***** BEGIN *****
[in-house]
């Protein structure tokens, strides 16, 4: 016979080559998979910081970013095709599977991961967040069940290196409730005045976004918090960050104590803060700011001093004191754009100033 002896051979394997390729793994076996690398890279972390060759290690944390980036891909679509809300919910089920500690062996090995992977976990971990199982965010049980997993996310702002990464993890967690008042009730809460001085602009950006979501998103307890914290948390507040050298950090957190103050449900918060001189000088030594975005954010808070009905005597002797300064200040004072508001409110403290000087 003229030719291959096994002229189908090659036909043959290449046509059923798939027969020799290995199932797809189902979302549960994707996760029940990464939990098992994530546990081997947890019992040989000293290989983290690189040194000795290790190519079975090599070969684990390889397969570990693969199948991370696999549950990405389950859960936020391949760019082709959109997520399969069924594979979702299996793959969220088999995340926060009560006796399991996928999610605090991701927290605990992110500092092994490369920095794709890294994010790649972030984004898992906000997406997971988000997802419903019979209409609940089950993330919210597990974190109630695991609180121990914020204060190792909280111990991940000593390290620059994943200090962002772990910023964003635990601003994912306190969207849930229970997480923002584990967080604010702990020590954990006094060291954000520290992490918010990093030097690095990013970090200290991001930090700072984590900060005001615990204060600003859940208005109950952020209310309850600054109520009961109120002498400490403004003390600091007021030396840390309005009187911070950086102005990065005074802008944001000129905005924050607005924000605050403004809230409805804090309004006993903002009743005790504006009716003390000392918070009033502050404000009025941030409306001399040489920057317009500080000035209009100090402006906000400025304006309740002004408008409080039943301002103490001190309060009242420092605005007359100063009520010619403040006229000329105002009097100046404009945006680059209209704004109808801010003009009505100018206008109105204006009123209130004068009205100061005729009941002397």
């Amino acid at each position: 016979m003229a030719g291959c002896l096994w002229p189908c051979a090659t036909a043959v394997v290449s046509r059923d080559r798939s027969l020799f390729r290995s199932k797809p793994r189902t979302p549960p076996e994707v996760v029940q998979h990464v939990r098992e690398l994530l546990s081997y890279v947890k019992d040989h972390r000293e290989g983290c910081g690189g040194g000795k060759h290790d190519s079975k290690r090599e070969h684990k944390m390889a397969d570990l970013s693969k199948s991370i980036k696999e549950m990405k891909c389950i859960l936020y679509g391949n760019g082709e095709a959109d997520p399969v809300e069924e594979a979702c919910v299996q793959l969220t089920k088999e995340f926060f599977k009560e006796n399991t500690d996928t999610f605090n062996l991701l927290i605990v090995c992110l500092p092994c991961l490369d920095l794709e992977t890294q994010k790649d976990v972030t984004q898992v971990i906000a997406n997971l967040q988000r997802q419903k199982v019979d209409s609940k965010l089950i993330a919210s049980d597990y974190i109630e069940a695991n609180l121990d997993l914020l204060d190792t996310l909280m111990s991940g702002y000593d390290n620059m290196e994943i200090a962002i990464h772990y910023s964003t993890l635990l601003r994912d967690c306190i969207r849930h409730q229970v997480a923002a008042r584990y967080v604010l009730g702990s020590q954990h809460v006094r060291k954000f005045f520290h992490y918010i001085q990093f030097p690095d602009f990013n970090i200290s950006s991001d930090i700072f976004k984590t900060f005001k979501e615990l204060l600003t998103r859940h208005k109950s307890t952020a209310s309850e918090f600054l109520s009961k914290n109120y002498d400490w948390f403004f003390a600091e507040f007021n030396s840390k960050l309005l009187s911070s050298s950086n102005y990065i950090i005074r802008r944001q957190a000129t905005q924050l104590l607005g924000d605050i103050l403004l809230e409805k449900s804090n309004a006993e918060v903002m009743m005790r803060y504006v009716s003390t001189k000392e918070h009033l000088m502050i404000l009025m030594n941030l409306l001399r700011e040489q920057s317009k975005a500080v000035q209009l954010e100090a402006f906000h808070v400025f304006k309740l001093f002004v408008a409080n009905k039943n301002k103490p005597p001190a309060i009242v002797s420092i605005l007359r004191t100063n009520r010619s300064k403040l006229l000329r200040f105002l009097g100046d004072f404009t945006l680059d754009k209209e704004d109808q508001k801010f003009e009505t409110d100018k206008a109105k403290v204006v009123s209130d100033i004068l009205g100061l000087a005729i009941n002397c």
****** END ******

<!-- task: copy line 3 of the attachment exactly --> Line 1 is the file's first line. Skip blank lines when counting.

């Amino acid at each position: 016979m003229a030719g291959c002896l096994w002229p189908c051979a090659t036909a043959v394997v290449s046509r059923d080559r798939s027969l020799f390729r290995s199932k797809p793994r189902t979302p549960p076996e994707v996760v029940q998979h990464v939990r098992e690398l994530l546990s081997y890279v947890k019992d040989h972390r000293e290989g983290c910081g690189g040194g000795k060759h290790d190519s079975k290690r090599e070969h684990k944390m390889a397969d570990l970013s693969k199948s991370i980036k696999e549950m990405k891909c389950i859960l936020y679509g391949n760019g082709e095709a959109d997520p399969v809300e069924e594979a979702c919910v299996q793959l969220t089920k088999e995340f926060f599977k009560e006796n399991t500690d996928t999610f605090n062996l991701l927290i605990v090995c992110l500092p092994c991961l490369d920095l794709e992977t890294q994010k790649d976990v972030t984004q898992v971990i906000a997406n997971l967040q988000r997802q419903k199982v019979d209409s609940k965010l089950i993330a919210s049980d597990y974190i109630e069940a695991n609180l121990d997993l914020l204060d190792t996310l909280m111990s991940g702002y000593d390290n620059m290196e994943i200090a962002i990464h772990y910023s964003t993890l635990l601003r994912d967690c306190i969207r849930h409730q229970v997480a923002a008042r584990y967080v604010l009730g702990s020590q954990h809460v006094r060291k954000f005045f520290h992490y918010i001085q990093f030097p690095d602009f990013n970090i200290s950006s991001d930090i700072f976004k984590t900060f005001k979501e615990l204060l600003t998103r859940h208005k109950s307890t952020a209310s309850e918090f600054l109520s009961k914290n109120y002498d400490w948390f403004f003390a600091e507040f007021n030396s840390k960050l309005l009187s911070s050298s950086n102005y990065i950090i005074r802008r944001q957190a000129t905005q924050l104590l607005g924000d605050i103050l403004l809230e409805k449900s804090n309004a006993e918060v903002m009743m005790r803060y504006v009716s003390t001189k000392e918070h009033l000088m502050i404000l009025m030594n941030l409306l001399r700011e040489q920057s317009k975005a500080v000035q209009l954010e100090a402006f906000h808070v400025f304006k309740l001093f002004v408008a409080n009905k039943n301002k103490p005597p001190a309060i009242v002797s420092i605005l007359r004191t100063n009520r010619s300064k403040l006229l000329r200040f105002l009097g100046d004072f404009t945006l680059d754009k209209e704004d109808q508001k801010f003009e009505t409110d100018k206008a109105k403290v204006v009123s209130d100033i004068l009205g100061l000087a005729i009941n002397c």